When going out with your friend "Bubba" (names have been changed to protect the innocent) who has put chains on the tires of his '69 Chevy pickup and a couple hundred pounds of play sand in the bed so he can go out and pull cars out of roadside ditches in an Atlanta ice storm, there is nothing more humorous than listening to the dulcet tones of a Chicago or Boston accent telling us how they used to do things back home while we're towing their Buick out of the loblollies. True story. :)

I'm Charlie said...

I drool over the idea of a '69 Chevy pick up and I don't have chains for my poofter Acura MDX but I do have all wheel drive and I did put several hundred pounds of bagged gravel in the back of it. Could be why I've made it to the office the past two days and spent yesterday afternoon picking up "stranded" neighbors.

Scott J said...

"Yep, Atlanta, Birmingham and a bunch of others down in that region DIDN'T do it well... "

The problem was temps. Our typical snow event starts with wet roads that then get slushy that then freeze. The process takes a couple hours on average so if you head out when the roads get dusty then you can make it home if you drive smart. I counted on this pattern and that's why I was stranded.

Tuesday was different. The dusting froze to ice the instant the cars compressed it. I have never seen fresh powder go to tractionless ice that fast.

Pretreatment with ice melter might have helped but that wasn't done.

The last time we had conditions go downhill this fast was 1982 with an ice storm that moved in 4 hours ahead of forecast.

Tam said...

Scott J,

Just remember these responses next time some Jerseyite gets his home flattened by a Cat 1 hurricane. "Down in the Gulf, they know how to build for hurricanes!"

Scott J said...

Tam, I don't recall ever making such a comment and if I did I must have taken leave of my senses. I was in Auburn, AL when Opal came through in '95 and it was still a Cat 1 as it passed over. I have taken hurricanes very seriously ever since.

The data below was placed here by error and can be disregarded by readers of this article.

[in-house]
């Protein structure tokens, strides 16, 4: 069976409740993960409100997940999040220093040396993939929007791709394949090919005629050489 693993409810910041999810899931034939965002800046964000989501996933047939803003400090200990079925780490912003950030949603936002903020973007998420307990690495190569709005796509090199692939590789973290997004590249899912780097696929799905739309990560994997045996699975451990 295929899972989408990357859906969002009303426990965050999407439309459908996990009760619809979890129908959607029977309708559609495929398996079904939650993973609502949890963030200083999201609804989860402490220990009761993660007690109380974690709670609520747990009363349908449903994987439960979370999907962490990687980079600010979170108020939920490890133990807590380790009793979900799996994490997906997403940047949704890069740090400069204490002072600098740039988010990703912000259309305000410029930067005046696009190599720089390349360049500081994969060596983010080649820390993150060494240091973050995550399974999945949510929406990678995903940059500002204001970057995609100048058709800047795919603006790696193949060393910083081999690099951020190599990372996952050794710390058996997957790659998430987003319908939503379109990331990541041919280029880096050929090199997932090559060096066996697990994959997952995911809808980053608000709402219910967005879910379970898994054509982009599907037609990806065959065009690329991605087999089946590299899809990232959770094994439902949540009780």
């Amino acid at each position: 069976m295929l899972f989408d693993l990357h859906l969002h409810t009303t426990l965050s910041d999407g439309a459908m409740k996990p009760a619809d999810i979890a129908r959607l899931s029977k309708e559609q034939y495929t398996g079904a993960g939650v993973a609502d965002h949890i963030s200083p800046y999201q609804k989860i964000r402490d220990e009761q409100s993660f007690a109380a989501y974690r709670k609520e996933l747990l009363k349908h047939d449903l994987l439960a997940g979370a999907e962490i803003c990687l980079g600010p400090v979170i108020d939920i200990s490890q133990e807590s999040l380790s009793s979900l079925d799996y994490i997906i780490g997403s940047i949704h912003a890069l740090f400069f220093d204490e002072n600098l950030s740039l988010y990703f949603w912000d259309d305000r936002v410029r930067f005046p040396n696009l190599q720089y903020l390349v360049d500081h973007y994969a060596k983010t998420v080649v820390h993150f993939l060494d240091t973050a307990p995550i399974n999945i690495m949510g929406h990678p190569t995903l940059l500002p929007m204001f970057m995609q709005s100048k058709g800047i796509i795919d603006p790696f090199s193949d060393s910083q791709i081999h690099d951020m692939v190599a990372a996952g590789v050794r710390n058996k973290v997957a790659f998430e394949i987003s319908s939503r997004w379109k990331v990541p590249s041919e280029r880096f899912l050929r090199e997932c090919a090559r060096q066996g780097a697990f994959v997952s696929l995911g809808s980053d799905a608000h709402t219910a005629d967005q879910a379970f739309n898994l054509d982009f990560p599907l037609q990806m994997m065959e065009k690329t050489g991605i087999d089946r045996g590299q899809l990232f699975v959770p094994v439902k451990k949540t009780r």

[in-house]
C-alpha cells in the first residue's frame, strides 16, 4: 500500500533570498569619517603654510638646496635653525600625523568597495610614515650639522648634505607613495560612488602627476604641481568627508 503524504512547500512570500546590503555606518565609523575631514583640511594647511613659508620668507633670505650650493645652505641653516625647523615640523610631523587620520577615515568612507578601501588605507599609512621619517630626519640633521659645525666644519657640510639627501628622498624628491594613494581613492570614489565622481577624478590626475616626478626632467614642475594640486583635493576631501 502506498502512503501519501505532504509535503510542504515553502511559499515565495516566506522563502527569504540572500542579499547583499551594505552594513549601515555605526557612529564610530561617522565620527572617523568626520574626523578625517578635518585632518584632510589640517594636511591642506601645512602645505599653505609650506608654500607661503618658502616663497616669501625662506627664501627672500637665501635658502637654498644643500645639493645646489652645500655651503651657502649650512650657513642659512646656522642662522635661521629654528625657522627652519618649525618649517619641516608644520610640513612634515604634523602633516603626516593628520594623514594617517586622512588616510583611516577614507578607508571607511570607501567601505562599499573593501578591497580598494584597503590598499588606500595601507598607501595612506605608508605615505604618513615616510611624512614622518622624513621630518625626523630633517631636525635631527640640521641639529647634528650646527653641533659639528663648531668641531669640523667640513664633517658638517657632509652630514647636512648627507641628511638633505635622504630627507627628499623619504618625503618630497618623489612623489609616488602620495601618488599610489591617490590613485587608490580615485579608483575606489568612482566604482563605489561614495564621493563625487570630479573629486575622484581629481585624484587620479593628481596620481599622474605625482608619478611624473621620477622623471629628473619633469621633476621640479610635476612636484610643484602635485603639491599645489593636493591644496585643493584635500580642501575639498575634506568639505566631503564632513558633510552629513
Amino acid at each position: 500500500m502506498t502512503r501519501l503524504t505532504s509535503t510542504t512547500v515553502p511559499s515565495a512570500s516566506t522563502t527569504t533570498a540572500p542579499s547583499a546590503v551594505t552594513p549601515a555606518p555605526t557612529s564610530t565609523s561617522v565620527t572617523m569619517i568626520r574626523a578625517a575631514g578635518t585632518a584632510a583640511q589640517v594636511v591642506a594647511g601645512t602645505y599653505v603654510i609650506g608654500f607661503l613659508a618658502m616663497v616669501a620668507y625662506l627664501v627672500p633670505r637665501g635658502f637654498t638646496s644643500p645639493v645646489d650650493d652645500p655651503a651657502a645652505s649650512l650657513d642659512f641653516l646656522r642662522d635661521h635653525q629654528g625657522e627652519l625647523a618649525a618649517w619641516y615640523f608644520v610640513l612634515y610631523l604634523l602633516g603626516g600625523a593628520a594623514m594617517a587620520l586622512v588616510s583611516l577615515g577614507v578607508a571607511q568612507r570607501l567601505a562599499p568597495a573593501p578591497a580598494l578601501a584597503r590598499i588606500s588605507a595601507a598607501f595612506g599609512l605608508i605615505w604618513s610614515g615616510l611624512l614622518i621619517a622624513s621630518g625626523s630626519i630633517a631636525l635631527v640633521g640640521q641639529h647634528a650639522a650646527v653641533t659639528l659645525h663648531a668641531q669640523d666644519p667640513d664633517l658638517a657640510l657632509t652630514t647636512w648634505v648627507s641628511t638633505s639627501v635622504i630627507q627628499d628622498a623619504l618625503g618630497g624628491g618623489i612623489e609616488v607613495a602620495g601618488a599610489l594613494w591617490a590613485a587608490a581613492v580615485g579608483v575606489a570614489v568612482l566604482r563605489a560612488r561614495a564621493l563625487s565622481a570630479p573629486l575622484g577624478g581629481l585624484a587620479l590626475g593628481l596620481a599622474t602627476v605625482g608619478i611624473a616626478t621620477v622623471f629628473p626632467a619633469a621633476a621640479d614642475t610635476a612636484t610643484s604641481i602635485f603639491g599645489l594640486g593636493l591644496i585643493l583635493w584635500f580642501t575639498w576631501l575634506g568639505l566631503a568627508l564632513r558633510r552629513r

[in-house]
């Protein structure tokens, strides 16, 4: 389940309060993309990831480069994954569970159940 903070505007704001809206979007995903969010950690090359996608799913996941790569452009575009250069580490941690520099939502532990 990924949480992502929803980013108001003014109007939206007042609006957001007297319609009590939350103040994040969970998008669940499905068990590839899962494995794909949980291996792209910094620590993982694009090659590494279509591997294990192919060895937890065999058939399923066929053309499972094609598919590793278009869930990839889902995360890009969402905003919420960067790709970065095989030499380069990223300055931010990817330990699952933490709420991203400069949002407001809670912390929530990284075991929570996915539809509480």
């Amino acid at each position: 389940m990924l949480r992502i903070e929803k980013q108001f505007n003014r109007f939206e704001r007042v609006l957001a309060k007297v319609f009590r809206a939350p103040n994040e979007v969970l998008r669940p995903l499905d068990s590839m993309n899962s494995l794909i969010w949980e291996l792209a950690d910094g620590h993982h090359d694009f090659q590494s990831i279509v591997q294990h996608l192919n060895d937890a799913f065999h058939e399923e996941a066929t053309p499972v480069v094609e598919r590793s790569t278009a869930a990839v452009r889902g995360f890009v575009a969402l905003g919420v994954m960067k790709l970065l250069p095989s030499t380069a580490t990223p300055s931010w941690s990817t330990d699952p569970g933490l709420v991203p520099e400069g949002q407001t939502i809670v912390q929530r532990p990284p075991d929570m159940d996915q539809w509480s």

I made it home today finally.

Firehand said...

Most of Oklahoma, snow isn't that much of a problem; Ice on the other hand...

One of Dad's old jobs was safety programs, and did a lot on Fort Sill for troops newly-transferred in. Standard warning: "How many of you are from up north?"
Show of hands.
"How many of you can drive in snow?"
Same show of hands.
"You're going to get a surprise down here. Usually not much snow, but we get ice."
Followed by lots of "Oh, bullshit" looks followed by non-coms who've been here a while telling horror stories.

rocinante2 said...

Seldom have I so neatly Dodged A Bullet.

Left work for an appointment at 1100. Snow started falling in the Century Center (N. Druid Hills @ I-85N) area about noon. Left said appointment about 1230.

Snow came down steadily and stuck, but roads were still passable. Headed home to drop off some paperwork requested by Mrs. Rocinante.

I took surface streets to avoid the large numbers of people I knew were leaving work, or soon would be. On final approach to the Rosedale, I noticed a problem with traction and braking on significant slopes, so as soon as the Cruiser was safely parked, I called it a day.

At dusk, I put on my snow-kickers and trudged two blocks to the (spookily deserted, but fully-stocked) grocery for a few items. I took picked out a distinctive vehicle and made careful note of its position. By that gauge, Roswell Road northbound moved less than a block in thirty minutes. (whew.)

I had no idea so many of you were in the ATL. We should have a convention, or something.